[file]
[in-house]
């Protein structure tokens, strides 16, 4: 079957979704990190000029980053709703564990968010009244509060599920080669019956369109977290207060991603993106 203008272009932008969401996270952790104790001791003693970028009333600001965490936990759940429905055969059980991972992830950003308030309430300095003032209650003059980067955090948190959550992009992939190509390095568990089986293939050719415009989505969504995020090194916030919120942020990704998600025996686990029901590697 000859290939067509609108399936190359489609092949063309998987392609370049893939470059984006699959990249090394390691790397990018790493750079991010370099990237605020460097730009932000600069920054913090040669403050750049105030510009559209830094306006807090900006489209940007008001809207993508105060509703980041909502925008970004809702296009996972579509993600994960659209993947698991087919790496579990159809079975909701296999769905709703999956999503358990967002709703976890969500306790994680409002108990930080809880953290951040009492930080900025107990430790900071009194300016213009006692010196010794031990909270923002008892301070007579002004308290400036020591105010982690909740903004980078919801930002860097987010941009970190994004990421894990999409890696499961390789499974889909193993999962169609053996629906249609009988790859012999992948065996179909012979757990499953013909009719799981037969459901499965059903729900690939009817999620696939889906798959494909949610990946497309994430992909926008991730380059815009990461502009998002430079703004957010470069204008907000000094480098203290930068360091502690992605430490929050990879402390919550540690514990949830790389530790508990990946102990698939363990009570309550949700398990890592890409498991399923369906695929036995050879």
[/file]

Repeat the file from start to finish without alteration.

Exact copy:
[in-house]
């Protein structure tokens, strides 16, 4: 079957979704990190000029980053709703564990968010009244509060599920080669019956369109977290207060991603993106 203008272009932008969401996270952790104790001791003693970028009333600001965490936990759940429905055969059980991972992830950003308030309430300095003032209650003059980067955090948190959550992009992939190509390095568990089986293939050719415009989505969504995020090194916030919120942020990704998600025996686990029901590697 000859290939067509609108399936190359489609092949063309998987392609370049893939470059984006699959990249090394390691790397990018790493750079991010370099990237605020460097730009932000600069920054913090040669403050750049105030510009559209830094306006807090900006489209940007008001809207993508105060509703980041909502925008970004809702296009996972579509993600994960659209993947698991087919790496579990159809079975909701296999769905709703999956999503358990967002709703976890969500306790994680409002108990930080809880953290951040009492930080900025107990430790900071009194300016213009006692010196010794031990909270923002008892301070007579002004308290400036020591105010982690909740903004980078919801930002860097987010941009970190994004990421894990999409890696499961390789499974889909193993999962169609053996629906249609009988790859012999992948065996179909012979757990499953013909009719799981037969459901499965059903729900690939009817999620696939889906798959494909949610990946497309994430992909926008991730380059815009990461502009998002430079703004957010470069204008907000000094480098203290930068360091502690992605430490929050990879402390919550540690514990949830790389530790508990990946102990698939363990009570309550949700398990890592890409498991399923369906695929036995050879």